The goal of this 5-year Global Infectious Diseases (GID) training grant proposal is to establish a research and training program in India focused on the study of the interaction of infectious diseases (IDs) with non-communicable diseases (NCD). NCDs, such as diabetes and chronic respiratory illnesses, are rapidly increasing in prevalence in India as the middle class expands, the population ages, and modern medical care and technology become more accessible. However, IDs, including TB and acute respiratory infections, remain a substantial burden. India is also an important center for the development and spread of bacterial resistance. The high frequency of IDs combined with the substantial and growing burden of NCDs drives a need for Indian scientists with an expertise in NCD-associated infectious diseases (NCDAID). This program will be established at JSS University (JSSU), a medical teaching center in Mysore, Karnataka, India, that serves Mysore city and surrounding rural regions of South India. Collaborators include the Public Health Research Institute, India (PHRII), also located in Mysore, and the University of California at Berkeley (UCB) and San Francisco (UCSF). Key personnel at these institutions have ongoing projects and collaborations. This training program will expand the number of faculty and range of projects involved in these collaborations to include projects along two specific tracks: (1) field epidemiology and (2) molecular epidemiology. Projects will initially focus on infectious diseases associated with diabetes mellitus and chronic respiratory illnesses. Masters, medical, or doctoral candidate trainees in the field epidemiology track (1-2 per year) will train in the US for 6 months before returning to India to conduct their field work with support from PHRII and their JSSU mentors. Doctoral trainees will return to the US for up to 12 months to conduct advanced data analyses with their US mentors. We also propose to create a data surveillance and analysis/management system at JSSU that can serve as a long-term training site to study NCDAID in South India. The molecular epidemiology track will include the training of a junior faculty member in the US for 2 years, who will then return to establish a molecular epidemiology laboratory at JSSU. Then, each year a doctoral candidate will be trained for 12 months in the US who will then return to help establish and complete their research in the new JSSU facility. In-country workshops will be held annually for trainees and faculty in molecular epidemiology, data management and analysis, and mentorship. We thus plan to establish a long- term molecular and field epidemiological research capacity at JSSU that can address this emerging ID public health problem resulting from the increasing prevalence of NCDs in India.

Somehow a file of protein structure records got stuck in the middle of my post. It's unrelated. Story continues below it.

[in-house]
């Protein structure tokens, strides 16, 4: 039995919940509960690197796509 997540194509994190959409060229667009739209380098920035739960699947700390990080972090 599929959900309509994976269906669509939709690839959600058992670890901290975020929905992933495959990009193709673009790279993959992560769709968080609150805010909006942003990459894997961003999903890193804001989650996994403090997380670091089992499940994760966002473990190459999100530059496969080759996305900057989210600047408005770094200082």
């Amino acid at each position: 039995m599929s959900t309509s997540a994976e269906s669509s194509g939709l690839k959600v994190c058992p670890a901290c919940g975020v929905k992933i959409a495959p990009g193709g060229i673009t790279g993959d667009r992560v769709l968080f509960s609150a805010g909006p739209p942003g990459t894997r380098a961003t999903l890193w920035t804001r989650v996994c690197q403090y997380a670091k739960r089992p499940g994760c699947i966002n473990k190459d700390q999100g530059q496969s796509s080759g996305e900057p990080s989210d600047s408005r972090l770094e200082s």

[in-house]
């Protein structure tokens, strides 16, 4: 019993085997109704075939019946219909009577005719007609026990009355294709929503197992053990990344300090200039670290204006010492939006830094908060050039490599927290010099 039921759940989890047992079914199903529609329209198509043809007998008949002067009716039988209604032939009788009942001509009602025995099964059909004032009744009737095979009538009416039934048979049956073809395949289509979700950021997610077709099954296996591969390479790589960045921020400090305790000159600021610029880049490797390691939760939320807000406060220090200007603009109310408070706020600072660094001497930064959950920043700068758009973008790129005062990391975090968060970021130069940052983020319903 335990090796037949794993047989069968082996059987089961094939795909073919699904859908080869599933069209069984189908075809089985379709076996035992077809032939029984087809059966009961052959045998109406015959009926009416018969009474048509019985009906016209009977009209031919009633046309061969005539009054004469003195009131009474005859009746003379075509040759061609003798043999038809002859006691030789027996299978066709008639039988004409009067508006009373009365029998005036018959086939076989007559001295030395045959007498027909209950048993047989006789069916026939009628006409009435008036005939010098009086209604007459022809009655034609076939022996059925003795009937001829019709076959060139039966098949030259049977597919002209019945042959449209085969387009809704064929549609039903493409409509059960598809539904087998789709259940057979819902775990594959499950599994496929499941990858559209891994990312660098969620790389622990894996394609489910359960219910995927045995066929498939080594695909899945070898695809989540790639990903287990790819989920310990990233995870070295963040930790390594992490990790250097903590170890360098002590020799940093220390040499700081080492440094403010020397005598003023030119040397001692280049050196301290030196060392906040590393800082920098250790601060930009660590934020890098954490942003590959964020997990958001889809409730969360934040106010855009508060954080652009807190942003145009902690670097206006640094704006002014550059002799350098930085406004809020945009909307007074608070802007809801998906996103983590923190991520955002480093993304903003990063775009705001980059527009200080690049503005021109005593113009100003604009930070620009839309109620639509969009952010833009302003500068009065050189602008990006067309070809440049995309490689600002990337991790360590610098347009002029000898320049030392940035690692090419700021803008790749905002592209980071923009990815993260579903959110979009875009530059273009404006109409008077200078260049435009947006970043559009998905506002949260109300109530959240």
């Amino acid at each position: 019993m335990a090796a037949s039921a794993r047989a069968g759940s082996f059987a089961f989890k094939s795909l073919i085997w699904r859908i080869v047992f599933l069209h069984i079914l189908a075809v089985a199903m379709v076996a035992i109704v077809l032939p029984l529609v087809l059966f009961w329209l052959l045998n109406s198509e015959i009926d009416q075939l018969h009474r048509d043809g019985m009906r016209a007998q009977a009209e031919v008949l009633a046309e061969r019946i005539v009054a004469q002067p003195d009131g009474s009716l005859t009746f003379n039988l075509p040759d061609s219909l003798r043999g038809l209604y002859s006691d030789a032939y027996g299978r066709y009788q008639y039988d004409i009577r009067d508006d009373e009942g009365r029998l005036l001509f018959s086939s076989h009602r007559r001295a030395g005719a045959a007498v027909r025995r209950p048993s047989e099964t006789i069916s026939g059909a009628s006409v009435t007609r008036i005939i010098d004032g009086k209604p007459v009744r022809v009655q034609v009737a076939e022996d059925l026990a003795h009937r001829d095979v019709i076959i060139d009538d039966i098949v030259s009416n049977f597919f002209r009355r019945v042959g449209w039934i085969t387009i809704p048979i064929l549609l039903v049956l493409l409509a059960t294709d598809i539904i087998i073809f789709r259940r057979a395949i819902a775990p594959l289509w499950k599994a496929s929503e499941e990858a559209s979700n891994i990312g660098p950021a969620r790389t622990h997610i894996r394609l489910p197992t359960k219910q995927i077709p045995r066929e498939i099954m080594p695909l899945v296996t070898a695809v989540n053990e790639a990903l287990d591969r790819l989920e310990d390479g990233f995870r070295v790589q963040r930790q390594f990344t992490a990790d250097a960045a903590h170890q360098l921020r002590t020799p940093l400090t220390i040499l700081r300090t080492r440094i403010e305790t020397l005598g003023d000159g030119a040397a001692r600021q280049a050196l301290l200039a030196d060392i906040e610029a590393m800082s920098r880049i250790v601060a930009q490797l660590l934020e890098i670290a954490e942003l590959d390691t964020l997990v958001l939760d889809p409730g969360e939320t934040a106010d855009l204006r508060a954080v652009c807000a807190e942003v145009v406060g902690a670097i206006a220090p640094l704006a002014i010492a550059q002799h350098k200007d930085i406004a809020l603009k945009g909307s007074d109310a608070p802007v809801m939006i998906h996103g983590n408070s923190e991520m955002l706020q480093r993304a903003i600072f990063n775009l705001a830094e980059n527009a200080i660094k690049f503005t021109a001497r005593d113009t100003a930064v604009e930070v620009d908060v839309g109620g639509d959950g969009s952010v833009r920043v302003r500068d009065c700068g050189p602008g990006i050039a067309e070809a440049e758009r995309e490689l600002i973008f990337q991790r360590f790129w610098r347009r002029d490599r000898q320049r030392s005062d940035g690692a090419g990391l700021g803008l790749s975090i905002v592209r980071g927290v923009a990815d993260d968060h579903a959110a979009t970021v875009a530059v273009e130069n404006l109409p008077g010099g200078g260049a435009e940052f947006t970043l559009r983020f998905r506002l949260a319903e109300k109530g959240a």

The goal of this proposal is to establish a research and training program in Mysore, located in the southern state of Karnataka in India, focused on the study of the interaction of infectious diseases with non-communicable diseases, such as diabetes and chronic respiratory disease. As the economy of India advances and its life expectancy increases, non-communicable diseases are growing in prevalence, even while the burden of infectious diseases remains very high. This training program will support post-graduate research, training and capacity building in India to generate a new, focused set of researchers and projects addressing this growing and important health challenge.